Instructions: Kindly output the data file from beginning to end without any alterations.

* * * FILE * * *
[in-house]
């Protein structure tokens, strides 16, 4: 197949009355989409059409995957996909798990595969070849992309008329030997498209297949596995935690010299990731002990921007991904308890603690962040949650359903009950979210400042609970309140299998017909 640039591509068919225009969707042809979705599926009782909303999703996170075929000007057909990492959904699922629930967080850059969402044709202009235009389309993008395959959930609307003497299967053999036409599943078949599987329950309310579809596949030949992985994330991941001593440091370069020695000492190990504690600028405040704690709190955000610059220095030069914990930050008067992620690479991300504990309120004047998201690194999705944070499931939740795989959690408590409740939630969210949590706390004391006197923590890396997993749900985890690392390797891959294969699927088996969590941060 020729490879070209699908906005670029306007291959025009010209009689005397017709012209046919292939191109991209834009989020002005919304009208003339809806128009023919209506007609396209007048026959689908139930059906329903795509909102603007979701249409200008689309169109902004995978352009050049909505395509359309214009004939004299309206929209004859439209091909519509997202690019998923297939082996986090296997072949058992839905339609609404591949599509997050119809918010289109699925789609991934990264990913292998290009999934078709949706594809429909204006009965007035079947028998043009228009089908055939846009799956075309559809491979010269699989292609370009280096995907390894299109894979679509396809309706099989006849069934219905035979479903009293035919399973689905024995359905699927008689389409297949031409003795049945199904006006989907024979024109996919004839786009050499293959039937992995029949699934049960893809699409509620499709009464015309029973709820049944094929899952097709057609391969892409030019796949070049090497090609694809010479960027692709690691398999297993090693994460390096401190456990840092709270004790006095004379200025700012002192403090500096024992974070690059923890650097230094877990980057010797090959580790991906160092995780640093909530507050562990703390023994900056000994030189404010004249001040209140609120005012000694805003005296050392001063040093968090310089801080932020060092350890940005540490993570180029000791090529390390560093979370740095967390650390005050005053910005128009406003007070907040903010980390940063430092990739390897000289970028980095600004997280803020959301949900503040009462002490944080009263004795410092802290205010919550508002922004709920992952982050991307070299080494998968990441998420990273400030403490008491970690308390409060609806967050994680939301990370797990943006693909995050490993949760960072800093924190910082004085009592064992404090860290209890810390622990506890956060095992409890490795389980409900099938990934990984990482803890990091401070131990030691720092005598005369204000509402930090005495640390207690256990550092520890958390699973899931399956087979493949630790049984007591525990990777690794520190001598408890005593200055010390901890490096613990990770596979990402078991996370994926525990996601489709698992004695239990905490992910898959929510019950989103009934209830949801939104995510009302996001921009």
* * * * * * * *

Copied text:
[in-house]
């Protein structure tokens, strides 16, 4: 197949009355989409059409995957996909798990595969070849992309008329030997498209297949596995935690010299990731002990921007991904308890603690962040949650359903009950979210400042609970309140299998017909 640039591509068919225009969707042809979705599926009782909303999703996170075929000007057909990492959904699922629930967080850059969402044709202009235009389309993008395959959930609307003497299967053999036409599943078949599987329950309310579809596949030949992985994330991941001593440091370069020695000492190990504690600028405040704690709190955000610059220095030069914990930050008067992620690479991300504990309120004047998201690194999705944070499931939740795989959690408590409740939630969210949590706390004391006197923590890396997993749900985890690392390797891959294969699927088996969590941060 020729490879070209699908906005670029306007291959025009010209009689005397017709012209046919292939191109991209834009989020002005919304009208003339809806128009023919209506007609396209007048026959689908139930059906329903795509909102603007979701249409200008689309169109902004995978352009050049909505395509359309214009004939004299309206929209004859439209091909519509997202690019998923297939082996986090296997072949058992839905339609609404591949599509997050119809918010289109699925789609991934990264990913292998290009999934078709949706594809429909204006009965007035079947028998043009228009089908055939846009799956075309559809491979010269699989292609370009280096995907390894299109894979679509396809309706099989006849069934219905035979479903009293035919399973689905024995359905699927008689389409297949031409003795049945199904006006989907024979024109996919004839786009050499293959039937992995029949699934049960893809699409509620499709009464015309029973709820049944094929899952097709057609391969892409030019796949070049090497090609694809010479960027692709690691398999297993090693994460390096401190456990840092709270004790006095004379200025700012002192403090500096024992974070690059923890650097230094877990980057010797090959580790991906160092995780640093909530507050562990703390023994900056000994030189404010004249001040209140609120005012000694805003005296050392001063040093968090310089801080932020060092350890940005540490993570180029000791090529390390560093979370740095967390650390005050005053910005128009406003007070907040903010980390940063430092990739390897000289970028980095600004997280803020959301949900503040009462002490944080009263004795410092802290205010919550508002922004709920992952982050991307070299080494998968990441998420990273400030403490008491970690308390409060609806967050994680939301990370797990943006693909995050490993949760960072800093924190910082004085009592064992404090860290209890810390622990506890956060095992409890490795389980409900099938990934990984990482803890990091401070131990030691720092005598005369204000509402930090005495640390207690256990550092520890958390699973899931399956087979493949630790049984007591525990990777690794520190001598408890005593200055010390901890490096613990990770596979990402078991996370994926525990996601489709698992004695239990905490992910898959929510019950989103009934209830949801939104995510009302996001921009």